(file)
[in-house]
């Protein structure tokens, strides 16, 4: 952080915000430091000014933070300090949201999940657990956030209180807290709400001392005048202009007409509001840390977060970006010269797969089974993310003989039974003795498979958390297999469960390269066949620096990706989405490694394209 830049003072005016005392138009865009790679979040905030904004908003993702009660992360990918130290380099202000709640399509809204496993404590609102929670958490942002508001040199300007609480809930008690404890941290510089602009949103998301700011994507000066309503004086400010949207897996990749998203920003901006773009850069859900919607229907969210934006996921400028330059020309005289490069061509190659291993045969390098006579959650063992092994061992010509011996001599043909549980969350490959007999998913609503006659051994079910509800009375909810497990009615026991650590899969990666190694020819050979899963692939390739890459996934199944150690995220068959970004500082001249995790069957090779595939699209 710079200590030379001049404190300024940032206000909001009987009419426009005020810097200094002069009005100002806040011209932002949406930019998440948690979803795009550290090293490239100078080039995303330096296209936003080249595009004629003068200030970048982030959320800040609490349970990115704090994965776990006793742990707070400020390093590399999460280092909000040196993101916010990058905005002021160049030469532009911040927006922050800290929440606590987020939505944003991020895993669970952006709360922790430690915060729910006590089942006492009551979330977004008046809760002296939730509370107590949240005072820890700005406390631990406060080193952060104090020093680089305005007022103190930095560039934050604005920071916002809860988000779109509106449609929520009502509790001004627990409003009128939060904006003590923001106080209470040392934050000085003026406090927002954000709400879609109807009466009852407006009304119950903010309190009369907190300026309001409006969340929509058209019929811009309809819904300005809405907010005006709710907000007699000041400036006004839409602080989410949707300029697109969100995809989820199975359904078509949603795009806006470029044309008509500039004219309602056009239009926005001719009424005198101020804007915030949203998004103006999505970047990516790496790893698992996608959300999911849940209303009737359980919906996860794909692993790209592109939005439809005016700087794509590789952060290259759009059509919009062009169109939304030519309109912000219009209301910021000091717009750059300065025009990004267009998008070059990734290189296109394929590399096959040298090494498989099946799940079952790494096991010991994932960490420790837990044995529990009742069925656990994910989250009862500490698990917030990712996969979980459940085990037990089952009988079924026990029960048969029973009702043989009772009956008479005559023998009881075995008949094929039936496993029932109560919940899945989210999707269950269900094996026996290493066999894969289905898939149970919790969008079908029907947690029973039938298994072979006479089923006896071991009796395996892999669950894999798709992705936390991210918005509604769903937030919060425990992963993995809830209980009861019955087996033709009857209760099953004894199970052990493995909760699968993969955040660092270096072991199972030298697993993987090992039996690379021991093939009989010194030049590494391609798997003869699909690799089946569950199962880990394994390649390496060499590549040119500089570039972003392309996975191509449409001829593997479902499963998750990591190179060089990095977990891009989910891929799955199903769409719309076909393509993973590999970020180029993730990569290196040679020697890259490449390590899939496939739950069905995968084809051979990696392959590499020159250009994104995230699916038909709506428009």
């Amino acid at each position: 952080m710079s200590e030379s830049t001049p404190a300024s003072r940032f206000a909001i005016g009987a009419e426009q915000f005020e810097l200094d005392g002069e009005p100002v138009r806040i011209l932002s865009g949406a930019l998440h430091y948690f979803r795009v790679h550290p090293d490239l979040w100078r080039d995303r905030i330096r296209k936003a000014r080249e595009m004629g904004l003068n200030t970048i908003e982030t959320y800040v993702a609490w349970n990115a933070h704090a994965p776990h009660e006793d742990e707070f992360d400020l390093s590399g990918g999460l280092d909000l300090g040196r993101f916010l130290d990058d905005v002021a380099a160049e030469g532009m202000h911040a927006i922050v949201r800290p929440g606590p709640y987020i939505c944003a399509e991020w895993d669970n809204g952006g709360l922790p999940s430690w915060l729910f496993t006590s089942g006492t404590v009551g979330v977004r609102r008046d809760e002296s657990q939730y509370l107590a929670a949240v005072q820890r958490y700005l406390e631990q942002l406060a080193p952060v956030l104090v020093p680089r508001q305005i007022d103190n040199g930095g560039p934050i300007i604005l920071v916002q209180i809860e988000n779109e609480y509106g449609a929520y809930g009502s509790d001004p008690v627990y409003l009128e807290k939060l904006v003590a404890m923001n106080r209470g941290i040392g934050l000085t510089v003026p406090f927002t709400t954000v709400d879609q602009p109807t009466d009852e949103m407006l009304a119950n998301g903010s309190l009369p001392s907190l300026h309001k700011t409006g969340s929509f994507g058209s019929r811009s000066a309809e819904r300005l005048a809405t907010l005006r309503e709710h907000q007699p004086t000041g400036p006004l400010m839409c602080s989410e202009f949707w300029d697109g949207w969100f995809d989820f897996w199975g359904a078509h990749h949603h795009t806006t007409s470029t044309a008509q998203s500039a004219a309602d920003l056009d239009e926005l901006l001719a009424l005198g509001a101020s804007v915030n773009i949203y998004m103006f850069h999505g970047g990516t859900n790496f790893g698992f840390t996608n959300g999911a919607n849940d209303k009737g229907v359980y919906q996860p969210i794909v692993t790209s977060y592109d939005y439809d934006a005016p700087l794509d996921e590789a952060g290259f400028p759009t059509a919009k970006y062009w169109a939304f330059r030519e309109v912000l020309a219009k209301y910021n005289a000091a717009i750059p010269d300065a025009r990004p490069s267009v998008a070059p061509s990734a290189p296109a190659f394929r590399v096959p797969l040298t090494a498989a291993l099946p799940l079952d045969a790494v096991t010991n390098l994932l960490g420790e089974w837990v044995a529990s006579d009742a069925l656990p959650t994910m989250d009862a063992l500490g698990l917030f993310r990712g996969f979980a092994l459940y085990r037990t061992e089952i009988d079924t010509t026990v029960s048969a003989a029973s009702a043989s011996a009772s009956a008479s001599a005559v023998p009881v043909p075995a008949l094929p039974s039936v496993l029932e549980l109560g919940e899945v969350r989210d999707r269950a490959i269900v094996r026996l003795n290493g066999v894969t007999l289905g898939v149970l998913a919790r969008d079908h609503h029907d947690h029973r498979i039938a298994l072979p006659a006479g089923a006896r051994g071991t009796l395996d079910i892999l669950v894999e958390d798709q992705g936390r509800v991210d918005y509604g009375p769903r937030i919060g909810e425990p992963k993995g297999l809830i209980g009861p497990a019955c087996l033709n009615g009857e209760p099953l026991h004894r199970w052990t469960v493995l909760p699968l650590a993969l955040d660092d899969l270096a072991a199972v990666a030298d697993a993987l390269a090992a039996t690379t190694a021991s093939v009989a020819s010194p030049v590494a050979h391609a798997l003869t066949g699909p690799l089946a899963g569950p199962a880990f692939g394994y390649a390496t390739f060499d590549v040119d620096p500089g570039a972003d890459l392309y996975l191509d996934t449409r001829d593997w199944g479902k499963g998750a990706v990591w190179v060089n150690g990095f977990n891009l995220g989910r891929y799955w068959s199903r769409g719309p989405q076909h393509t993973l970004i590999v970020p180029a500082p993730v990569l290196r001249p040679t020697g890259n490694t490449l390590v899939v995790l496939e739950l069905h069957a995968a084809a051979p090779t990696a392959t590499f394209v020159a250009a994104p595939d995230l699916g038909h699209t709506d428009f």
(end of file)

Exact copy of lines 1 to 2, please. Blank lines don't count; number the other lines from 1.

[in-house]
């Protein structure tokens, strides 16, 4: 952080915000430091000014933070300090949201999940657990956030209180807290709400001392005048202009007409509001840390977060970006010269797969089974993310003989039974003795498979958390297999469960390269066949620096990706989405490694394209 830049003072005016005392138009865009790679979040905030904004908003993702009660992360990918130290380099202000709640399509809204496993404590609102929670958490942002508001040199300007609480809930008690404890941290510089602009949103998301700011994507000066309503004086400010949207897996990749998203920003901006773009850069859900919607229907969210934006996921400028330059020309005289490069061509190659291993045969390098006579959650063992092994061992010509011996001599043909549980969350490959007999998913609503006659051994079910509800009375909810497990009615026991650590899969990666190694020819050979899963692939390739890459996934199944150690995220068959970004500082001249995790069957090779595939699209 710079200590030379001049404190300024940032206000909001009987009419426009005020810097200094002069009005100002806040011209932002949406930019998440948690979803795009550290090293490239100078080039995303330096296209936003080249595009004629003068200030970048982030959320800040609490349970990115704090994965776990006793742990707070400020390093590399999460280092909000040196993101916010990058905005002021160049030469532009911040927006922050800290929440606590987020939505944003991020895993669970952006709360922790430690915060729910006590089942006492009551979330977004008046809760002296939730509370107590949240005072820890700005406390631990406060080193952060104090020093680089305005007022103190930095560039934050604005920071916002809860988000779109509106449609929520009502509790001004627990409003009128939060904006003590923001106080209470040392934050000085003026406090927002954000709400879609109807009466009852407006009304119950903010309190009369907190300026309001409006969340929509058209019929811009309809819904300005809405907010005006709710907000007699000041400036006004839409602080989410949707300029697109969100995809989820199975359904078509949603795009806006470029044309008509500039004219309602056009239009926005001719009424005198101020804007915030949203998004103006999505970047990516790496790893698992996608959300999911849940209303009737359980919906996860794909692993790209592109939005439809005016700087794509590789952060290259759009059509919009062009169109939304030519309109912000219009209301910021000091717009750059300065025009990004267009998008070059990734290189296109394929590399096959040298090494498989099946799940079952790494096991010991994932960490420790837990044995529990009742069925656990994910989250009862500490698990917030990712996969979980459940085990037990089952009988079924026990029960048969029973009702043989009772009956008479005559023998009881075995008949094929039936496993029932109560919940899945989210999707269950269900094996026996290493066999894969289905898939149970919790969008079908029907947690029973039938298994072979006479089923006896071991009796395996892999669950894999798709992705936390991210918005509604769903937030919060425990992963993995809830209980009861019955087996033709009857209760099953004894199970052990493995909760699968993969955040660092270096072991199972030298697993993987090992039996690379021991093939009989010194030049590494391609798997003869699909690799089946569950199962880990394994390649390496060499590549040119500089570039972003392309996975191509449409001829593997479902499963998750990591190179060089990095977990891009989910891929799955199903769409719309076909393509993973590999970020180029993730990569290196040679020697890259490449390590899939496939739950069905995968084809051979990696392959590499020159250009994104995230699916038909709506428009």